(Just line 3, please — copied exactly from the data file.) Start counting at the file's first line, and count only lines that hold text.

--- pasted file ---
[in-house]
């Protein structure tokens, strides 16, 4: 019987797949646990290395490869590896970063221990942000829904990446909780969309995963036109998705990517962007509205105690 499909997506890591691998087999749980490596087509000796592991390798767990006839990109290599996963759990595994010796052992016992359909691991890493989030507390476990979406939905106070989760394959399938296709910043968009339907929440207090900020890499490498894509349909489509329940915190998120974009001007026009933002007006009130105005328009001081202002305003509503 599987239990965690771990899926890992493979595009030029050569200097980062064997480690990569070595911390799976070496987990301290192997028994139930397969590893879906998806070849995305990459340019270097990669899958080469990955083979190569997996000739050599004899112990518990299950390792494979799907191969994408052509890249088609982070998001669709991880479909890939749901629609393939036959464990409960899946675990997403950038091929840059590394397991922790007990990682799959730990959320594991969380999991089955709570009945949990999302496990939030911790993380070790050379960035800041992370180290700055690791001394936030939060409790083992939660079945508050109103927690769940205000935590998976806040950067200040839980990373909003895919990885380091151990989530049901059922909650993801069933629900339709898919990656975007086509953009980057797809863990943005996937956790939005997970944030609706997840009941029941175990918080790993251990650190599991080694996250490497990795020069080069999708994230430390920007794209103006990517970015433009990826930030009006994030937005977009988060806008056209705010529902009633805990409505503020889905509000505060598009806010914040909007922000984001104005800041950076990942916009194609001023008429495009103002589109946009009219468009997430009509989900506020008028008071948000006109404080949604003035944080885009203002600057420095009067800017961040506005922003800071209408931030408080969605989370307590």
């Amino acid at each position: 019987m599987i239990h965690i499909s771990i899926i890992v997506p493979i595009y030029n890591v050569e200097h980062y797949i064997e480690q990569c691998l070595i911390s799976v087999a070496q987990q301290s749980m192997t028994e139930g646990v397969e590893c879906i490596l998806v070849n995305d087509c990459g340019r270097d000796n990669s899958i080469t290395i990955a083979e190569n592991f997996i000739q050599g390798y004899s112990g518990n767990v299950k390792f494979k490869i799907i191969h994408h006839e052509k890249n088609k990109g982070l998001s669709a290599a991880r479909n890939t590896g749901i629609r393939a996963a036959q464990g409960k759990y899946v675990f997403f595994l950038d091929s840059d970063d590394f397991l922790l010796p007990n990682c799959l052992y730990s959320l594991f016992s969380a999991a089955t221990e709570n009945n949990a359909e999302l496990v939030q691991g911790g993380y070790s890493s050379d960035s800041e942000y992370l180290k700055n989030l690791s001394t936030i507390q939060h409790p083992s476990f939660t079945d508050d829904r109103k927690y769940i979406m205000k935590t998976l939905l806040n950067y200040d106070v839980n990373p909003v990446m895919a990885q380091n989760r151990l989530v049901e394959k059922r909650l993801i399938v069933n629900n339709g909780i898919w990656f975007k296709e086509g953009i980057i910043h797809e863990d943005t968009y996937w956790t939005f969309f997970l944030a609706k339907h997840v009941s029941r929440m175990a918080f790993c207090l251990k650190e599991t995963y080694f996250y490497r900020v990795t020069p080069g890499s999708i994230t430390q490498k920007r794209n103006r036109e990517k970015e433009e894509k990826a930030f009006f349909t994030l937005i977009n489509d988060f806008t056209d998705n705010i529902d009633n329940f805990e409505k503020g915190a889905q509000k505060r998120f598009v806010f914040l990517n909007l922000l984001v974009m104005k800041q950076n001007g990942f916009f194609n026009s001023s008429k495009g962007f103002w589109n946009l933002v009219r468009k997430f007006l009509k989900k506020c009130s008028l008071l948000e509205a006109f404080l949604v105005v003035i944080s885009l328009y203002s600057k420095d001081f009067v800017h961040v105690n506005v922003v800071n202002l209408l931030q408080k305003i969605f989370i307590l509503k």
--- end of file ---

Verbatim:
């Amino acid at each position: 019987m599987i239990h965690i499909s771990i899926i890992v997506p493979i595009y030029n890591v050569e200097h980062y797949i064997e480690q990569c691998l070595i911390s799976v087999a070496q987990q301290s749980m192997t028994e139930g646990v397969e590893c879906i490596l998806v070849n995305d087509c990459g340019r270097d000796n990669s899958i080469t290395i990955a083979e190569n592991f997996i000739q050599g390798y004899s112990g518990n767990v299950k390792f494979k490869i799907i191969h994408h006839e052509k890249n088609k990109g982070l998001s669709a290599a991880r479909n890939t590896g749901i629609r393939a996963a036959q464990g409960k759990y899946v675990f997403f595994l950038d091929s840059d970063d590394f397991l922790l010796p007990n990682c799959l052992y730990s959320l594991f016992s969380a999991a089955t221990e709570n009945n949990a359909e999302l496990v939030q691991g911790g993380y070790s890493s050379d960035s800041e942000y992370l180290k700055n989030l690791s001394t936030i507390q939060h409790p083992s476990f939660t079945d508050d829904r109103k927690y769940i979406m205000k935590t998976l939905l806040n950067y200040d106070v839980n990373p909003v990446m895919a990885q380091n989760r151990l989530v049901e394959k059922r909650l993801i399938v069933n629900n339709g909780i898919w990656f975007k296709e086509g953009i980057i910043h797809e863990d943005t968009y996937w956790t939005f969309f997970l944030a609706k339907h997840v009941s029941r929440m175990a918080f790993c207090l251990k650190e599991t995963y080694f996250y490497r900020v990795t020069p080069g890499s999708i994230t430390q490498k920007r794209n103006r036109e990517k970015e433009e894509k990826a930030f009006f349909t994030l937005i977009n489509d988060f806008t056209d998705n705010i529902d009633n329940f805990e409505k503020g915190a889905q509000k505060r998120f598009v806010f914040l990517n909007l922000l984001v974009m104005k800041q950076n001007g990942f916009f194609n026009s001023s008429k495009g962007f103002w589109n946009l933002v009219r468009k997430f007006l009509k989900k506020c009130s008028l008071l948000e509205a006109f404080l949604v105005v003035i944080s885009l328009y203002s600057k420095d001081f009067v800017h961040v105690n506005v922003v800071n202002l209408l931030q408080k305003i969605f989370i307590l509503k």